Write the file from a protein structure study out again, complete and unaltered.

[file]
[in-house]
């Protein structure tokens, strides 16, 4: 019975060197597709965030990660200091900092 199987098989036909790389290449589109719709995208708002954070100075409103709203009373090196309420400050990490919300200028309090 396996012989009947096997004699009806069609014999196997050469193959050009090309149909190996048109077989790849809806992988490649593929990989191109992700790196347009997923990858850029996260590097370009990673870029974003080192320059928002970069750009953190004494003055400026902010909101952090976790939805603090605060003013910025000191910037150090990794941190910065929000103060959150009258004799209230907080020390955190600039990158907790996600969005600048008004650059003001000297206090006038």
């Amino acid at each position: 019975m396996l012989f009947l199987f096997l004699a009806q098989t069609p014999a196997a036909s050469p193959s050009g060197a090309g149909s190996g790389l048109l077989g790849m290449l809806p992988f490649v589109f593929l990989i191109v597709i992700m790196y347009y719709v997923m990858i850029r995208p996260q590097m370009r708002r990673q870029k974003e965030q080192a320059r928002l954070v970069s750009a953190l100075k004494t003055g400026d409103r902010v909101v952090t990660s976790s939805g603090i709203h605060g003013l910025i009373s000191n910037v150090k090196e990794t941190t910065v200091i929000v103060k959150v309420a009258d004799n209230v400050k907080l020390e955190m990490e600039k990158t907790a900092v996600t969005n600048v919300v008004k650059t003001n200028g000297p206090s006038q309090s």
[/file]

[in-house]
């Protein structure tokens, strides 16, 4: 019975060197597709965030990660200091900092 199987098989036909790389290449589109719709995208708002954070100075409103709203009373090196309420400050990490919300200028309090 396996012989009947096997004699009806069609014999196997050469193959050009090309149909190996048109077989790849809806992988490649593929990989191109992700790196347009997923990858850029996260590097370009990673870029974003080192320059928002970069750009953190004494003055400026902010909101952090976790939805603090605060003013910025000191910037150090990794941190910065929000103060959150009258004799209230907080020390955190600039990158907790996600969005600048008004650059003001000297206090006038």
């Amino acid at each position: 019975m396996l012989f009947l199987f096997l004699a009806q098989t069609p014999a196997a036909s050469p193959s050009g060197a090309g149909s190996g790389l048109l077989g790849m290449l809806p992988f490649v589109f593929l990989i191109v597709i992700m790196y347009y719709v997923m990858i850029r995208p996260q590097m370009r708002r990673q870029k974003e965030q080192a320059r928002l954070v970069s750009a953190l100075k004494t003055g400026d409103r902010v909101v952090t990660s976790s939805g603090i709203h605060g003013l910025i009373s000191n910037v150090k090196e990794t941190t910065v200091i929000v103060k959150v309420a009258d004799n209230v400050k907080l020390e955190m990490e600039k990158t907790a900092v996600t969005n600048v919300v008004k650059t003001n200028g000297p206090s006038q309090s």